The recently notified 800+ page Te Tai o Poutini Plan. Photo: Supplied / Greymouth Star
A circular distributed by right-wing lobby group Groundswell NZ to the West Coast, purporting to raise concerns about land determined as 'Significant Natural Areas (SNA)' to Māori under new government zoning regulations, has been labelled 'fear-mongering' and 'mischief making' by critics, as Local Democracy Reporter Brendon McMahon reports.
A letter circulated by a rural lobby group about the draft Te Tai o Poutini Plan has been described as "mischief making".
In the letter, Groundswell describes provisions in the new plan - including the yet to be finalised Significant Natural Area (SNA) identification - as a "land grab", and calls for the plan to be immediately withdrawn.
TTPP committee member and Te Runanga o Makaawhio chairman Paul Madgwick described the letter as "mischief making".
The sites of significance to Māori was required by the National Planning Standards rolled out nationwide, Madgwick said.
About 260 sites had been mapped, "and that's what people are now learning about".
"We were careful in doing this to ensure as far as possible that we didn't intrude on people's private property rights.
"A lot of these sites are on private land but they don't have any encumbrances on them at all. All that we are pointing out with these is that there is a previous history - that's all."
Madgwick said there was sympathy on the West Coast for Groundswell, which was set up as a rural lobby, but it needed to stick to the facts.
"This is mischief-making from Groundswell and it's really unhelpful.
"We resent (SNAs) as much as the next person but Groundswell loses credibility by going out with half the story.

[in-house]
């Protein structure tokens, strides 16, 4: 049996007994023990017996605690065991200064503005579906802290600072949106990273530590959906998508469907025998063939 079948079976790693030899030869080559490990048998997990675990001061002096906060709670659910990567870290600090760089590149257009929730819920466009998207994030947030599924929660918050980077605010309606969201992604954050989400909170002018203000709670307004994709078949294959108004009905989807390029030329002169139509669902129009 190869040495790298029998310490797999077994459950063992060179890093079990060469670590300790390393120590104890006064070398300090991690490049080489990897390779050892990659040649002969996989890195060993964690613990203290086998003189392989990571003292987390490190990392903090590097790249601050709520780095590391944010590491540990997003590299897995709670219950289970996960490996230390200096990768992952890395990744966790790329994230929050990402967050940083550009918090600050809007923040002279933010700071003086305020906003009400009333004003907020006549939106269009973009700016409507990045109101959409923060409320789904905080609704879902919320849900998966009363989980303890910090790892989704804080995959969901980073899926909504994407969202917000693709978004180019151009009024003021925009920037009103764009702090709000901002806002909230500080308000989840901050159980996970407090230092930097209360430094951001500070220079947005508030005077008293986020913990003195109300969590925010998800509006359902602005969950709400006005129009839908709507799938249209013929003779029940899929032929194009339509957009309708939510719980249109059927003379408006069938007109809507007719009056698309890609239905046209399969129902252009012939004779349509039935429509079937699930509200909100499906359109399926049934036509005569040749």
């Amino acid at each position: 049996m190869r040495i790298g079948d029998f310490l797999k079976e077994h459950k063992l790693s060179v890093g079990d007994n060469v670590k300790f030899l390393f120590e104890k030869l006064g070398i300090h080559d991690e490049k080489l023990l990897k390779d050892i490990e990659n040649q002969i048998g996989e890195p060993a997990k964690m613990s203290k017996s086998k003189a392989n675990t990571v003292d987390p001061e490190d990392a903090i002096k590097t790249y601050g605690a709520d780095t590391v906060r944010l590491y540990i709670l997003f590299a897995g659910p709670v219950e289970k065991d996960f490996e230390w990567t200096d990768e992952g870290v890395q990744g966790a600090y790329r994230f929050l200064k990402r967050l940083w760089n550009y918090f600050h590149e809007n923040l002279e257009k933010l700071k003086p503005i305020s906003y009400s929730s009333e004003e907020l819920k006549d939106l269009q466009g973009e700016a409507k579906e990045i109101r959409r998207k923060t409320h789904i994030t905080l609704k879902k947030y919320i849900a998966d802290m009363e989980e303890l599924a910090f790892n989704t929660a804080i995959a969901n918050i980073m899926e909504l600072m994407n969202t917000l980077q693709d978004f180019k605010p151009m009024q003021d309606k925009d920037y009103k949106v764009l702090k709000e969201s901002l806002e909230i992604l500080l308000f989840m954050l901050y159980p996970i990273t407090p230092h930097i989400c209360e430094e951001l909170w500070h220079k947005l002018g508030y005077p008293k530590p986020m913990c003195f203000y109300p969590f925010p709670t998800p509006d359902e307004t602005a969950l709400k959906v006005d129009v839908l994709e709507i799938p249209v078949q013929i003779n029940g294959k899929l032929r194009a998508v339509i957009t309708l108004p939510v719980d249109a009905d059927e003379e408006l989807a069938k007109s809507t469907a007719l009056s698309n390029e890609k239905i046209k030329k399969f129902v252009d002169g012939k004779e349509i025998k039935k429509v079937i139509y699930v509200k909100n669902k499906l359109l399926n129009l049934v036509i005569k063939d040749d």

"It's absolute fear-mongering for them to try to compare sites of Māori significance with SNAs. SNAs are an abhorrence for private property rights as opposed to sites of significance to Māori, which are a simple acknowledgement of past history."
West Coast Regional Council chairman and TTPP committee member Allan Birchfield said he agreed with Groundswell, as the plan was "an attack on private property rights and democracy".
"I'm getting a lot of calls over the Māori sites of significance on (ratepayers') land.
"The plan should be withdrawn and we take a bit more time with it.
"They say it's a draft but, if you look at it, it actually comes into effect. It has immediate effect, a lot of it."
Birchfield was the sole plan committee member who voted against its formal notification.
Buller mayor and plan committee member Jamie Cleine said the fact individual letters went to ratepayers affected by provisions such as Māori sites was a surprise to him as he had asked if individual ratepayers were going to be notified of the specific aspects.
"The answer was no."
Many parts of the proposed plan signalled "significant changes" from the current three district plans.
"I think all we can really say now is it is a draft plan and people really should put in submissions.
"The other thing to know is that for all the classifications in the plan, it doesn't necessarily mean you can't do anything."
* Iwi representative Paul Madgwick is also editor of the Greymouth Star and Hokitika Guardian
Local Democracy Reporting is Public Interest Journalism funded through NZ On Air